Individual Talk

Osho Audiobook - Individual Talk: Live Zen, # 9, (mp3) - silently, mahakashyapa, tozan

 

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Three Pounds of Flax

Talk #9 of the Series, Live Zen

Osho,
Yaa-hoo!


"Maneesha, not finding any expression for truth, Zen has developed a language of its own; hence, to ordinary logic it looks absurd. But those who have experienced their own being, their consciousness, will find that although the language is absurd it is absolutely relevant.

"Zen's case is very special, for example Tozan's 'Three Pounds of Flax.'

"It is impossible to say what the experience is of being a buddha, of being awakened. Even in your common life you wake up every morning, you go to sleep every night; thousands of nights you must have slept and thousands of mornings you must have awakened – but can you describe what sleep is? You cannot say, you don't know it. Can you give any explanation to the experience of waking up in the morning? You have known it many times; it is not something unknown to you."
 
 
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Osho International
55 mins
14.43 MB
 
 
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Osho continues:
"But still, when it comes to expressing it you come up against a very adamant wall: the language that we use for communication simply fails. But something has to be done. The question has been asked, an answer has to be given and the language does not allow any answer.

"In such a situation Zen developed its own language. It can be easily criticized, condemned, described as absurd and irrational, but that is not very intelligent. Intelligence needs to find a way to understand the irrational language of Zen.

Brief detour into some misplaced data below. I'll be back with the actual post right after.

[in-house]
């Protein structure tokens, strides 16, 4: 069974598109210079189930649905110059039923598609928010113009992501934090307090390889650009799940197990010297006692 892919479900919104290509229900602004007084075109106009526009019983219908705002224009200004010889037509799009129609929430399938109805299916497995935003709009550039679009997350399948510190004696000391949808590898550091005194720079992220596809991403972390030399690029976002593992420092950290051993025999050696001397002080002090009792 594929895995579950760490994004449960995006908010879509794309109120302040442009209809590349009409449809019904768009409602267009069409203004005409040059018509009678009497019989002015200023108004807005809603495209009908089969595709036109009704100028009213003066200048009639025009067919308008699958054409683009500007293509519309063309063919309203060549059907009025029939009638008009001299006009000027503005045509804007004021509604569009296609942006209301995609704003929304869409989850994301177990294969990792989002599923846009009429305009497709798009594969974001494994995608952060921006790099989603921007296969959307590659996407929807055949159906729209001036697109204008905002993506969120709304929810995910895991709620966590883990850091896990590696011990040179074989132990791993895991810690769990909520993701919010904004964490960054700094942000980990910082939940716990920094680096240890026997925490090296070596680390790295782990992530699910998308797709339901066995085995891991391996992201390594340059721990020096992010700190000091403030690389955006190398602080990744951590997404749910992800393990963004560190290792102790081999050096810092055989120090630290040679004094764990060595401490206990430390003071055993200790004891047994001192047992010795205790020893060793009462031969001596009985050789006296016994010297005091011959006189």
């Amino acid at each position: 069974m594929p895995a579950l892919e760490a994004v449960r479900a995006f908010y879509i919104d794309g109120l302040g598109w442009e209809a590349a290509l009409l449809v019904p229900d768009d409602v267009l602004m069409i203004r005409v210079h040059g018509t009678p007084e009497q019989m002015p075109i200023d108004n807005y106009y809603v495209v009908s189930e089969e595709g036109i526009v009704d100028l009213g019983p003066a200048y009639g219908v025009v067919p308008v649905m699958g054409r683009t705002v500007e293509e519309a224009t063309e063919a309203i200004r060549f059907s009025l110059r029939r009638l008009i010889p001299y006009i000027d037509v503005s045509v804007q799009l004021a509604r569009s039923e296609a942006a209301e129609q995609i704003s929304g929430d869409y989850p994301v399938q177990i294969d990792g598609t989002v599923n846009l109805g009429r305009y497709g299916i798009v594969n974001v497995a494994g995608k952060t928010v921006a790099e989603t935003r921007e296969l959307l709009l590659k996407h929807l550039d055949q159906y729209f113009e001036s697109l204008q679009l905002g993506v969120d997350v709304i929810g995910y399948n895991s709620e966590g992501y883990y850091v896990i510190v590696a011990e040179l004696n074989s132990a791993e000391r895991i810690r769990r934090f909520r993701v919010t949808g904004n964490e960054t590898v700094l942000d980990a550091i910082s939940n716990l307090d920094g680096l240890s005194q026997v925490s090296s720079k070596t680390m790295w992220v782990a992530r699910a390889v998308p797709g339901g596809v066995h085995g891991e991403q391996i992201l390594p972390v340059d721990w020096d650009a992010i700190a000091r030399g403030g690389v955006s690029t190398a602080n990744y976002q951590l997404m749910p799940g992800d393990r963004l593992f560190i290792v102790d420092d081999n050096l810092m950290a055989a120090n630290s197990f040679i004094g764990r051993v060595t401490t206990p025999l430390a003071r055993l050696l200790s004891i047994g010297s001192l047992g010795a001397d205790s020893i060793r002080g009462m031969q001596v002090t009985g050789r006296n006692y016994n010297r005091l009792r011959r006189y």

A monk asked Tozan…
"Tozan is one of the most significant masters who lived fourteen hundred years ago. He is being asked,
'What is Buddha?'
"The word buddha is from Sanskrit, but now it has been taken over by the Chinese, by the Japanese, for the simple reason that they could not find anything equivalent. The word buddha means a consciousness at its peak. What does it mean – a consciousness at its peak?

"Tozan said…You must be expecting some philosophical answer, some theological answer, some rational explanation, but what Tozan said is,
'Three pounds of flax.'
"At that moment he was carrying three pounds of flax. In that moment he could not indicate anything else; there was nothing else available other than three pounds of flax. In fact he is saying that the question is wrong and if you ask a wrong question you will get a wrong answer. But he is compassionate and polite. Rather than saying, 'You idiot! A question about buddha is not to be asked – it is an experience without any explanation, an experience beyond mind.' Being of a very kind nature, rather than saying that you are asking a wrong question, he simply gives an absolutely absurd answer: 'Three pounds of flax.'

"In that moment it must have come to the inquirer as a shock and also as an insult – not only to himself but to Gautam Buddha – but he knows that Tozan cannot be insulting or derogatory in any sense toward Gautam Buddha, because for Tozan to insult Gautam Buddha will be to insult himself.

"His answer is indicative that it is not possible for language to contain the experience."
In this title, Osho talks on the following topics:

silently… mahakashyapa… tozan… setcho
 

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